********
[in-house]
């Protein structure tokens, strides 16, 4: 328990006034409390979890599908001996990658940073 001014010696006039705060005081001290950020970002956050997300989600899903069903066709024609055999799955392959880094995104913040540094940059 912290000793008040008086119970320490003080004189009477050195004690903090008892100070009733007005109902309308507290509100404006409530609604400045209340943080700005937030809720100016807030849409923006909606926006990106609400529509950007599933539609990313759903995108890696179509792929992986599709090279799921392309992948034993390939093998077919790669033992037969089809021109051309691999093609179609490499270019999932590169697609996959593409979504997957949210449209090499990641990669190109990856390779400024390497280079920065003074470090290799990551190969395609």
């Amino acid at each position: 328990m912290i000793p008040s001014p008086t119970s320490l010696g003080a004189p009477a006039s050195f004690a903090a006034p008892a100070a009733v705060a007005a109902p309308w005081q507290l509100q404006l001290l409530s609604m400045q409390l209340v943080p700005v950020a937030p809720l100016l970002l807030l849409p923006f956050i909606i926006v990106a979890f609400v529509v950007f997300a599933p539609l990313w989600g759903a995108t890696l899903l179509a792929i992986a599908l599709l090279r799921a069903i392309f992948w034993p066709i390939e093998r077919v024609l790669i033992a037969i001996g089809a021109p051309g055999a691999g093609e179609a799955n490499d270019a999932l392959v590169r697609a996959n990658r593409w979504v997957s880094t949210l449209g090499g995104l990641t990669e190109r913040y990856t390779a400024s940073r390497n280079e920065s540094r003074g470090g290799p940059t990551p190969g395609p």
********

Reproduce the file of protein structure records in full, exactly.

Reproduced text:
[in-house]
């Protein structure tokens, strides 16, 4: 328990006034409390979890599908001996990658940073 001014010696006039705060005081001290950020970002956050997300989600899903069903066709024609055999799955392959880094995104913040540094940059 912290000793008040008086119970320490003080004189009477050195004690903090008892100070009733007005109902309308507290509100404006409530609604400045209340943080700005937030809720100016807030849409923006909606926006990106609400529509950007599933539609990313759903995108890696179509792929992986599709090279799921392309992948034993390939093998077919790669033992037969089809021109051309691999093609179609490499270019999932590169697609996959593409979504997957949210449209090499990641990669190109990856390779400024390497280079920065003074470090290799990551190969395609």
């Amino acid at each position: 328990m912290i000793p008040s001014p008086t119970s320490l010696g003080a004189p009477a006039s050195f004690a903090a006034p008892a100070a009733v705060a007005a109902p309308w005081q507290l509100q404006l001290l409530s609604m400045q409390l209340v943080p700005v950020a937030p809720l100016l970002l807030l849409p923006f956050i909606i926006v990106a979890f609400v529509v950007f997300a599933p539609l990313w989600g759903a995108t890696l899903l179509a792929i992986a599908l599709l090279r799921a069903i392309f992948w034993p066709i390939e093998r077919v024609l790669i033992a037969i001996g089809a021109p051309g055999a691999g093609e179609a799955n490499d270019a999932l392959v590169r697609a996959n990658r593409w979504v997957s880094t949210l449209g090499g995104l990641t990669e190109r913040y990856t390779a400024s940073r390497n280079e920065s540094r003074g470090g290799p940059t990551p190969g395609p």